Analysis

A consensus statement on research misconduct in the UK

BMJ 2012; 344 doi: http://dx.doi.org/10.1136/bmj.e1111 (Published 16 February 2012) Cite this as: BMJ 2012;344:e1111

A BMJ/COPE high level meeting in London on 12 January 2012 agreed the following statement:

  • This meeting believes that the UK’s mechanisms for ensuring good research conduct and investigating research misconduct need to be strengthened

  • Research misconduct is defined as behaviour by a researcher, intentional or not, that falls short of good ethical and scientific standards (Edinburgh 1999). Research misconduct includes fabrication, falsification, suppression, or inappropriate manipulation of data; inappropriate image manipulation; plagiarism; misleading reporting; redundant publication; authorship malpractice such as guest or ghost authorship; failure to disclose funding sources or competing interests; misreporting of funder involvement; and unethical research (for example, failure to obtain adequate patient consent). Research misconduct is important as it wastes resources, damages the credibility of science, and can cause harm (for example, to patients and the public)

  • Primary responsibility for good research conduct rests with individual researchers. However, institutions have direct responsibility as employers to ensure good research conduct, and funders have a duty to hold institutions to account

  • Research funders should require research institutions to appoint a senior named person as a research integrity officer and to adhere to an agreed code of conduct for research

  • The code of conduct should mandate among other things:

    • The setting up of effective systems to prevent and detect misconduct, including the protection of whistleblowers and a duty on researchers to report misconduct

    • Proper investigation of allegations of research misconduct, including as a minimum the reporting of results of investigations to a national advisory and oversight body such as UK Research Integrity Office (UKRIO)

    • Institutions must register and subscribe to such a body

  • The advisory, support, and oversight roles of UKRIO should be enhanced, and it should be properly and securely financed.

Notes

Cite this as: BMJ 2012;344:e1111

Footnotes

  • The meeting was attended by: Ginny Barbour, Public Library of Science; Helen Bodmer, Research Funding Unit, Department for Business, Innovation & Skills; Phil Campbell, Nature; Graeme Catto, University of Aberdeen; Iain Chalmers, James Lind Initiative; Nicola Dandridge, Universities UK; Sally Davies, Department of Health; Mike Farthing, UK Research Integrity Office (UKRIO); Lester Firkins, James Lind Alliance; Iain Foulkes, Cancer Research UK; Andrea Garman, Government Office for Science; Fiona Godlee, editor, BMJ (co-chair); Malcolm Green, former vice principal, Faculty of Medicine, Imperial College London; Clara Gumpert, Karolinska Institute, Sweden; Christopher Hale, Universities UK; Evan Harris, Liberal Democrat’s federal policy committee; Iona Heath, Royal College of General Practitioners; Carl Heneghan, Centre for Evidence Based Medicine; Ian Kennedy, UKRIO; Imran Khan, Campaign for Science and Engineering; Robert Paul Konigs, Committee of Inquiry on Allegations of Scientific Misconduct, Germany; Richard Lehman, visiting research fellow, Yale University; Louise Long, ABPI; Harvey Marcovitch, honorary fellow of Royal College of Paediatrics and Child Health; Tony Mayer, Nanyang Technological University, Singapore; Neena Modi, Imperial College, London; Emma Morris, UCL; James Parry, UK Research Integrity Office (UKRIO); Tony Peatfield, Medical Research Council, Research Councils UK; Nicola Perrin, Wellcome Trust; Michael Rawlins, National Institute for Health and Clinical Excellence (NICE); Anna Rowland, General Medical Council; Julian Savulescu, Journal of Medical Ethics; Julian Sheather, BMA; Leonor Sierra, Sense about Science; Connie St Louis, City University London; Nick Steneck, University of Michigan Institute for Clinical and Health Research; David Sweeney, Higher Education Funding Council for England; Richard Thompson, Royal College of Physicians; Nick Topley, (TIME) Caridiff University School of Medicine; Elizabeth Wager, Committee on Publication Ethics (co-chair); Frank Wells, National Research Ethics Advisory Panel; Norman Williams, Royal College of Surgeons; Peter Wilmshurst, Royal Shrewsbury Hospital; and Kent Woods, Medicines and Healthcare Products Regulatory Agency.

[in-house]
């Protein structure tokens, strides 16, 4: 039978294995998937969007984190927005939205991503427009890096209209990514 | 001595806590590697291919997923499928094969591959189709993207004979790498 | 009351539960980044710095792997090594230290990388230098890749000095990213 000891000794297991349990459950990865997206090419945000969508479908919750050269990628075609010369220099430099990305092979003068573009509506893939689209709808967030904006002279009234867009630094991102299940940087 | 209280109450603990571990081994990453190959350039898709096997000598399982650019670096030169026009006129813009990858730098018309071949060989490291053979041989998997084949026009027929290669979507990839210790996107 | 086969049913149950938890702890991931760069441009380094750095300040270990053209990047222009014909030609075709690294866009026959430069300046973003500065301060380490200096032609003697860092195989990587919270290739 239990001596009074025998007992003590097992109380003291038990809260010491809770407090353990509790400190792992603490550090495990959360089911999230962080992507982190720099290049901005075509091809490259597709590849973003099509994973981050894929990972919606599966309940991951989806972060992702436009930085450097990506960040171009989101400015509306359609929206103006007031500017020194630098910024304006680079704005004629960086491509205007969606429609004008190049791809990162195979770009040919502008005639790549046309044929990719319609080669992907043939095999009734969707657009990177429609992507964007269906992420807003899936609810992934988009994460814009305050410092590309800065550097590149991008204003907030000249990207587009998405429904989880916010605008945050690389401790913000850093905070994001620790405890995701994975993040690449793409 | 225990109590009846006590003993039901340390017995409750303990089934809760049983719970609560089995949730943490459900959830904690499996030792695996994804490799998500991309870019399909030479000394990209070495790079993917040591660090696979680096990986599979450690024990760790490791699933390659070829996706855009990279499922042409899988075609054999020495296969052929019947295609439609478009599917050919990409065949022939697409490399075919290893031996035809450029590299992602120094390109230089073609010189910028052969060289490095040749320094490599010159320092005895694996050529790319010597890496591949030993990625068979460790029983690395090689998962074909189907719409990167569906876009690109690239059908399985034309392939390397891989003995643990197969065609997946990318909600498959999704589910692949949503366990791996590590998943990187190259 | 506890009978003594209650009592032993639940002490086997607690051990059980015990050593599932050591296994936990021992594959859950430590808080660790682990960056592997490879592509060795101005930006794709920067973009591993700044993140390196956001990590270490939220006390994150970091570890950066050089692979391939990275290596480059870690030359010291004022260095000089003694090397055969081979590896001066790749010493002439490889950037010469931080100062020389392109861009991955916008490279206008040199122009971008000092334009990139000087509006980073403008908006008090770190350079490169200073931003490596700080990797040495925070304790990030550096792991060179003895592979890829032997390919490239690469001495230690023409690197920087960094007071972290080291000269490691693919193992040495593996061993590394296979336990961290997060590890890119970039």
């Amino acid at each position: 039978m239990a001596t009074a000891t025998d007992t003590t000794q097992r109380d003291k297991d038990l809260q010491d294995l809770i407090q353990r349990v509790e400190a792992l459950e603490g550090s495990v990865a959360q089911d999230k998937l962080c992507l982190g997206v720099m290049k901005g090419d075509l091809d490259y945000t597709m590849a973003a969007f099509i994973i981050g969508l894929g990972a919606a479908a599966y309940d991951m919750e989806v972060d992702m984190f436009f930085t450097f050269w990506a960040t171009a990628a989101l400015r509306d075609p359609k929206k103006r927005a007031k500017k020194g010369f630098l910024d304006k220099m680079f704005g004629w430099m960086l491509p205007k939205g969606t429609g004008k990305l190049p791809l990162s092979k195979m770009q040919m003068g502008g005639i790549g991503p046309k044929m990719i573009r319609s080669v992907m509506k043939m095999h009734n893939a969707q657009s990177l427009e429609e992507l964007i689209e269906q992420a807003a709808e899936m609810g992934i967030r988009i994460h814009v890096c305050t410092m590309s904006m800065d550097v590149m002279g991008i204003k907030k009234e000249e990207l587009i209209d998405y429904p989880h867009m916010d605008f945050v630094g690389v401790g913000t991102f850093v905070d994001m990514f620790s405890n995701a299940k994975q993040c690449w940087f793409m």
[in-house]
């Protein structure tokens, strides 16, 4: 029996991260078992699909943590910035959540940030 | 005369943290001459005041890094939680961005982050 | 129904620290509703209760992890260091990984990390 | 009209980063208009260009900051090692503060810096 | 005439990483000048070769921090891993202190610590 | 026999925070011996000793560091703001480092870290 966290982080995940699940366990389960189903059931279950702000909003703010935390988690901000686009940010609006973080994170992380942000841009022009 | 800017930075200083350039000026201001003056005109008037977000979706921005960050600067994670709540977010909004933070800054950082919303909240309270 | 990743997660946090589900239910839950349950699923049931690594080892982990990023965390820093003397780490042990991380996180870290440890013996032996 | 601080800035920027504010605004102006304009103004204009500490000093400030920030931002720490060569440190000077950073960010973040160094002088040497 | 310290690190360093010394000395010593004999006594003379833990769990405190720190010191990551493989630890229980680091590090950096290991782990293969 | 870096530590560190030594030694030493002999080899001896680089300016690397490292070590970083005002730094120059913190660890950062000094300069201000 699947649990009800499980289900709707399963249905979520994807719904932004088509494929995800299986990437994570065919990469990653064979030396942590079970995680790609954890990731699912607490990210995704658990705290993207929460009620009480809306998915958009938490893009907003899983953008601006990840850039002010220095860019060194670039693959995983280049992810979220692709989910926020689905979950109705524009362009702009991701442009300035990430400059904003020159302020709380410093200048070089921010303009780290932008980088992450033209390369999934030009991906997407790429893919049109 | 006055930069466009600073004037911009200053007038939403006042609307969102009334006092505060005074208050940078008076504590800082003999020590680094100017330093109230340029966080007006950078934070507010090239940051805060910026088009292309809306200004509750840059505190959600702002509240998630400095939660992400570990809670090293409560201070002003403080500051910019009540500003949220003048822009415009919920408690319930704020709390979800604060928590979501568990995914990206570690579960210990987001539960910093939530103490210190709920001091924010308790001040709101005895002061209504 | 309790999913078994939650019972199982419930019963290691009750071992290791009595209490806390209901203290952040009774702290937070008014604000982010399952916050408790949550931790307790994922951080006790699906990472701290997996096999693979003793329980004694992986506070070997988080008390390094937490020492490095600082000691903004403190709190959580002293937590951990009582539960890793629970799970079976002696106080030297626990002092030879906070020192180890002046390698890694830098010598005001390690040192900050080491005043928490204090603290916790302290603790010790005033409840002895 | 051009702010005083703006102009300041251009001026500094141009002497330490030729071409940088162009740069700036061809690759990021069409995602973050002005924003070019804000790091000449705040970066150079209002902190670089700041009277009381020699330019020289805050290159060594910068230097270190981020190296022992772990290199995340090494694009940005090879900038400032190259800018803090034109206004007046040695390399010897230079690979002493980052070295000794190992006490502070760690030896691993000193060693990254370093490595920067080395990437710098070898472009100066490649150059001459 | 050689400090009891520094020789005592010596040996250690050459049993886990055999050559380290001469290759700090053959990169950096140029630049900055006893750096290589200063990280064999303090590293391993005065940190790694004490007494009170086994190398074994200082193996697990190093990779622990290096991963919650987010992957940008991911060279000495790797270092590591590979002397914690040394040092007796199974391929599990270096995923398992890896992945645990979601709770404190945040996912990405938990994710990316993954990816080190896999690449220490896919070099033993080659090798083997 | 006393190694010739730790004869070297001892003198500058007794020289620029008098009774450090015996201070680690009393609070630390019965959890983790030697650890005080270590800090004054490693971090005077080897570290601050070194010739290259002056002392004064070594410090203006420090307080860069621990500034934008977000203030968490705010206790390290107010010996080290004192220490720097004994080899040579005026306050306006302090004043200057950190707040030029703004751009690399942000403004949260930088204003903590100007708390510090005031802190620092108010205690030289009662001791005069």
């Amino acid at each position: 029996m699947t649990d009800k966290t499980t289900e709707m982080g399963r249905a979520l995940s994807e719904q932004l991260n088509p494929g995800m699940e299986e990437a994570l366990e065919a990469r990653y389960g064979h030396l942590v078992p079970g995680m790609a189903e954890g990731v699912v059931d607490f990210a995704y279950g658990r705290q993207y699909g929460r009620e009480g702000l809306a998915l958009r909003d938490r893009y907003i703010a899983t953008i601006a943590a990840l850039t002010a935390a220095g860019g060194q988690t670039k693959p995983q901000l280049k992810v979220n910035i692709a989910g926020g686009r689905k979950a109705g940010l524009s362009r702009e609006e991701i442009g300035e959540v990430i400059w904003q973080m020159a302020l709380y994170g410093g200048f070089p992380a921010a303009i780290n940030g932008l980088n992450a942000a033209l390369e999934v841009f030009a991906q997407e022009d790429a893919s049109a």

• Journalists/observers: Martin Barrow, Times; Maria Cheng, Associated Press; Deborah Cohen, BMJ; Clive Cookson, Financial Times; Daniel Cressey, Nature; Sharon Davies, BMJ; Tony Delamothe, BMJ; Clare Dyer, journalist; Jack Grove, Times Higher Education; Richard Hurley, BMJ; Trevor Jackson, BMJ; Nina Lakhani, Independent; Jeremy Laurance, Independent; Helen Macdonald, BMJ; Melanie Newman, Bureau of Investigative Journalism; Sara Reardon, Science; Sara Schroter, BMJ; Jane Smith, BMJ; Aniket Tavare, BMJ.